Brazil’s real rose, erasing earlier losses, after Finance Minister Joaquim Levy said it’s too early to reduce a key budget target as Latin America’s largest economy heads toward the worst recession in 25 years.
The real was set for the biggest quarterly gain among major currencies in the region as the administration made progress in winning legislative support for fiscal measures designed to preserve the nation’s credit rating. Levy said Tuesday the government can take other steps after reports indicated that it would cut the surplus target before interest payments from the current 1.1 percent of gross domestic product.
“Levy’s comments were well-received by the market,” Joao Paulo de Gracia Correa, a foreign-exchange superintendent at SLW Corretora de Valores, said in a telephone interview from Sao Paulo.
Brazil’s currency appreciated 0.2 percent to 3.0754 per U.S. dollar at the close of trade in Sao Paulo, extending its rally since March 31 to 3.9 percent.
The real fell 1.1 percent earlier Tuesday as an official said Senator Romero Juca is proposing a primary surplus target of 0.6 percent of GDP while another said Levy believes 0.8 percent would be more acceptable to the market. The officials asked not to be identified because discussions aren’t public.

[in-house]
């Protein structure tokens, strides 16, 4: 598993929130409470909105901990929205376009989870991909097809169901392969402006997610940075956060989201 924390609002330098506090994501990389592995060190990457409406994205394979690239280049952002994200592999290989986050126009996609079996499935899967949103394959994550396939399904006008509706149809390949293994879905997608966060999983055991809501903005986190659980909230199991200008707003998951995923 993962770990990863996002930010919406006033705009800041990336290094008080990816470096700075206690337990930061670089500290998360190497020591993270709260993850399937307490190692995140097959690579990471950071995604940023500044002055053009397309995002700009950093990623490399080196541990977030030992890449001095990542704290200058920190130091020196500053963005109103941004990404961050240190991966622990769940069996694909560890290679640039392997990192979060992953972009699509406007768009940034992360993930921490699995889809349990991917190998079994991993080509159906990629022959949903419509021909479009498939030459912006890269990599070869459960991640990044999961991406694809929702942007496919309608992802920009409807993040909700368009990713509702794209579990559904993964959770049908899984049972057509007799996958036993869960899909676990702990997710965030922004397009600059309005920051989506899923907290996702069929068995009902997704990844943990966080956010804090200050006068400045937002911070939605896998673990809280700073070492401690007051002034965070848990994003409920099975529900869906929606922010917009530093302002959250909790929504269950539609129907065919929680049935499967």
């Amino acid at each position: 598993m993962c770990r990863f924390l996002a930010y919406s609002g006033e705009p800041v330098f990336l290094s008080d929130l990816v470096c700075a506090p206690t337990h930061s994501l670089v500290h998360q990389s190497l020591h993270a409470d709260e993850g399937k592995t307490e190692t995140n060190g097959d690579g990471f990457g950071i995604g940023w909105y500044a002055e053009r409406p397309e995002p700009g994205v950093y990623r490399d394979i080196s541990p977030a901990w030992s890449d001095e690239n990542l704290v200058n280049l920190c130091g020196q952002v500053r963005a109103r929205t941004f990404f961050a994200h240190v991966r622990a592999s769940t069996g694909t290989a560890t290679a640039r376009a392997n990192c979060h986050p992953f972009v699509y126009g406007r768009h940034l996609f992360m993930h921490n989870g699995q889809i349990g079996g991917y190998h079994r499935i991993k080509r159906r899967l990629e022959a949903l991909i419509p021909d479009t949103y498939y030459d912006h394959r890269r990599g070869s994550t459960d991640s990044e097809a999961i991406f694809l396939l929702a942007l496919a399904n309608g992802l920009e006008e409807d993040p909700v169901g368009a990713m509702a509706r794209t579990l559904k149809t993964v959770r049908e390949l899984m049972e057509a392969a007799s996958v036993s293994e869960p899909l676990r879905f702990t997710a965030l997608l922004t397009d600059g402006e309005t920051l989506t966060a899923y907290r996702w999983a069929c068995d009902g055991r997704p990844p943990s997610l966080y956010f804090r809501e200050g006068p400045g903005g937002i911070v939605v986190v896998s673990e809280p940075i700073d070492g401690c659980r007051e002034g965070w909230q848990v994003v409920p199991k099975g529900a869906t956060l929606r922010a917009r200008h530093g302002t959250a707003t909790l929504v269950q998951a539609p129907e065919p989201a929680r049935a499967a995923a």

Moody’s Investors Service, which rates Brazil at the second-lowest investment grade, cited a stalled economy and fiscal challenges when it put the South American country on negative outlook in September.
Swap rates, a gauge of expectations for changes in borrowing costs, dropped 0.08 percentage point to 13.84 percent on the contract maturing in January 2017.
In a sign of reduced concern over the real’s fluctuations, the central bank extended the maturity on 5,200 contracts Tuesday, down from 6,300 earlier this month and 8,100 in May.